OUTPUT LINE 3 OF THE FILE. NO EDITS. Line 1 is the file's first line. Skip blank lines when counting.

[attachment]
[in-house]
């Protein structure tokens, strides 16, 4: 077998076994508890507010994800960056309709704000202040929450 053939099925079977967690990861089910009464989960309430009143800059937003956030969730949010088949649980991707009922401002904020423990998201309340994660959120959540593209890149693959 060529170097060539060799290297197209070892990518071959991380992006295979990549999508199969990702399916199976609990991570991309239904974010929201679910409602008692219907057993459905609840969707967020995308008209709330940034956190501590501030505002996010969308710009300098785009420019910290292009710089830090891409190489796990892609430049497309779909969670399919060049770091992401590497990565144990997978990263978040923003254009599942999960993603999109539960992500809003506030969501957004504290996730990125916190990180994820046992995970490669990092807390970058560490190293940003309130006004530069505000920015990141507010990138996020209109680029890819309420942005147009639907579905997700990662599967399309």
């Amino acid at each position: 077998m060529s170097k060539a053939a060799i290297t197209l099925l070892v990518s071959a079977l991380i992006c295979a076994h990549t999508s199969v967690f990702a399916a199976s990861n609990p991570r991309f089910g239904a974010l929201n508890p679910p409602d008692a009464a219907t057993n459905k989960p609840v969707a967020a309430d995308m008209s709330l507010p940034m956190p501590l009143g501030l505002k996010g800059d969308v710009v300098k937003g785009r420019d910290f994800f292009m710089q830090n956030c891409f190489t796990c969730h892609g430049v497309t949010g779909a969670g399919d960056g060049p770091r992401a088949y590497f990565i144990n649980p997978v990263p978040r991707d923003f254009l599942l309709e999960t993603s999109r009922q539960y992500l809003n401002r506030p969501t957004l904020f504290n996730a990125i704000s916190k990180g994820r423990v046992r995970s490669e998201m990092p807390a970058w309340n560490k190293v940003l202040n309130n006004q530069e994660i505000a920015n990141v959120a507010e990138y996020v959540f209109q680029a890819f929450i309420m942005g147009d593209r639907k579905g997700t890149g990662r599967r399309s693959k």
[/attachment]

């Amino acid at each position: 077998m060529s170097k060539a053939a060799i290297t197209l099925l070892v990518s071959a079977l991380i992006c295979a076994h990549t999508s199969v967690f990702a399916a199976s990861n609990p991570r991309f089910g239904a974010l929201n508890p679910p409602d008692a009464a219907t057993n459905k989960p609840v969707a967020a309430d995308m008209s709330l507010p940034m956190p501590l009143g501030l505002k996010g800059d969308v710009v300098k937003g785009r420019d910290f994800f292009m710089q830090n956030c891409f190489t796990c969730h892609g430049v497309t949010g779909a969670g399919d960056g060049p770091r992401a088949y590497f990565i144990n649980p997978v990263p978040r991707d923003f254009l599942l309709e999960t993603s999109r009922q539960y992500l809003n401002r506030p969501t957004l904020f504290n996730a990125i704000s916190k990180g994820r423990v046992r995970s490669e998201m990092p807390a970058w309340n560490k190293v940003l202040n309130n006004q530069e994660i505000a920015n990141v959120a507010e990138y996020v959540f209109q680029a890819f929450i309420m942005g147009d593209r639907k579905g997700t890149g990662r599967r399309s693959k």